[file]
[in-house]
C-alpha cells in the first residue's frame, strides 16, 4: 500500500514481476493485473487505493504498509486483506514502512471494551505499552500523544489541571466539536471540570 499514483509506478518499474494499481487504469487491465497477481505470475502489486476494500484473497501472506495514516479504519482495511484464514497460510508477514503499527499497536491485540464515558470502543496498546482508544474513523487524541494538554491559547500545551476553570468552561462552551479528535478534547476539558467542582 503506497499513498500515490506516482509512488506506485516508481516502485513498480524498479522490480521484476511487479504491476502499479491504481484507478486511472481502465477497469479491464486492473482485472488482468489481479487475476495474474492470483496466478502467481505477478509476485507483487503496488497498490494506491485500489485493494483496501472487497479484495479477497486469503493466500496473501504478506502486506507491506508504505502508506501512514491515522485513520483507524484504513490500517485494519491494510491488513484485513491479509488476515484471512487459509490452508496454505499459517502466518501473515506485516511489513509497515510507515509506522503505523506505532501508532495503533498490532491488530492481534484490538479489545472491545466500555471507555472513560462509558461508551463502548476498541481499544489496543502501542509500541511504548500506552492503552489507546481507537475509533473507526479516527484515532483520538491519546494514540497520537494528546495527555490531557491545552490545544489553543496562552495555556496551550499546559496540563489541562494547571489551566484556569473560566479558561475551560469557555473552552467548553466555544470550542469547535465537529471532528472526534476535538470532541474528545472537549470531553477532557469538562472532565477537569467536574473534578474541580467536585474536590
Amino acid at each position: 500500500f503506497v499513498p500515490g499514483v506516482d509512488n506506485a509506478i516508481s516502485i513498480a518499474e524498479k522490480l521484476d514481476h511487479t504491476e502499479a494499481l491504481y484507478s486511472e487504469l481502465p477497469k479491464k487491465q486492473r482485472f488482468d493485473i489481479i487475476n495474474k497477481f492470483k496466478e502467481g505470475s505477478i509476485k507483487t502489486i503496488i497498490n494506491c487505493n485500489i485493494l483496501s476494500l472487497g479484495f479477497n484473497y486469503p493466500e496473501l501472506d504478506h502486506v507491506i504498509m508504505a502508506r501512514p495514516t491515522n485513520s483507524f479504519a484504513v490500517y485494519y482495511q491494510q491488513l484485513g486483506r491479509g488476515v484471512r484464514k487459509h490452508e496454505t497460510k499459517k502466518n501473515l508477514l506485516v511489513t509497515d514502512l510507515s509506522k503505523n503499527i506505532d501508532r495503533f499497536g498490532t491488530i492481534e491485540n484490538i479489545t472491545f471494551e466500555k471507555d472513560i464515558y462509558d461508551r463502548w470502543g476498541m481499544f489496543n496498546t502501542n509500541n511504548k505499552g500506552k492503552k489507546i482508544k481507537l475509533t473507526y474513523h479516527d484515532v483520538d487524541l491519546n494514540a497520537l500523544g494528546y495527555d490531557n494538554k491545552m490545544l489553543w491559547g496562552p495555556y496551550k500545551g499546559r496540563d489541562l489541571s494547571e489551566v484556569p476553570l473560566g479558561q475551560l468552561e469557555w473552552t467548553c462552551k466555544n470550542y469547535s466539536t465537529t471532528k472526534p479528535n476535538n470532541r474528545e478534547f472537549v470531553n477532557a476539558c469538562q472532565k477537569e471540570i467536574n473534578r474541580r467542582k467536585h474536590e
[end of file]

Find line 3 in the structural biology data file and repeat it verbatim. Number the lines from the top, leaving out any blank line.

Amino acid at each position: 500500500f503506497v499513498p500515490g499514483v506516482d509512488n506506485a509506478i516508481s516502485i513498480a518499474e524498479k522490480l521484476d514481476h511487479t504491476e502499479a494499481l491504481y484507478s486511472e487504469l481502465p477497469k479491464k487491465q486492473r482485472f488482468d493485473i489481479i487475476n495474474k497477481f492470483k496466478e502467481g505470475s505477478i509476485k507483487t502489486i503496488i497498490n494506491c487505493n485500489i485493494l483496501s476494500l472487497g479484495f479477497n484473497y486469503p493466500e496473501l501472506d504478506h502486506v507491506i504498509m508504505a502508506r501512514p495514516t491515522n485513520s483507524f479504519a484504513v490500517y485494519y482495511q491494510q491488513l484485513g486483506r491479509g488476515v484471512r484464514k487459509h490452508e496454505t497460510k499459517k502466518n501473515l508477514l506485516v511489513t509497515d514502512l510507515s509506522k503505523n503499527i506505532d501508532r495503533f499497536g498490532t491488530i492481534e491485540n484490538i479489545t472491545f471494551e466500555k471507555d472513560i464515558y462509558d461508551r463502548w470502543g476498541m481499544f489496543n496498546t502501542n509500541n511504548k505499552g500506552k492503552k489507546i482508544k481507537l475509533t473507526y474513523h479516527d484515532v483520538d487524541l491519546n494514540a497520537l500523544g494528546y495527555d490531557n494538554k491545552m490545544l489553543w491559547g496562552p495555556y496551550k500545551g499546559r496540563d489541562l489541571s494547571e489551566v484556569p476553570l473560566g479558561q475551560l468552561e469557555w473552552t467548553c462552551k466555544n470550542y469547535s466539536t465537529t471532528k472526534p479528535n476535538n470532541r474528545e478534547f472537549v470531553n477532557a476539558c469538562q472532565k477537569e471540570i467536574n473534578r474541580r467542582k467536585h474536590e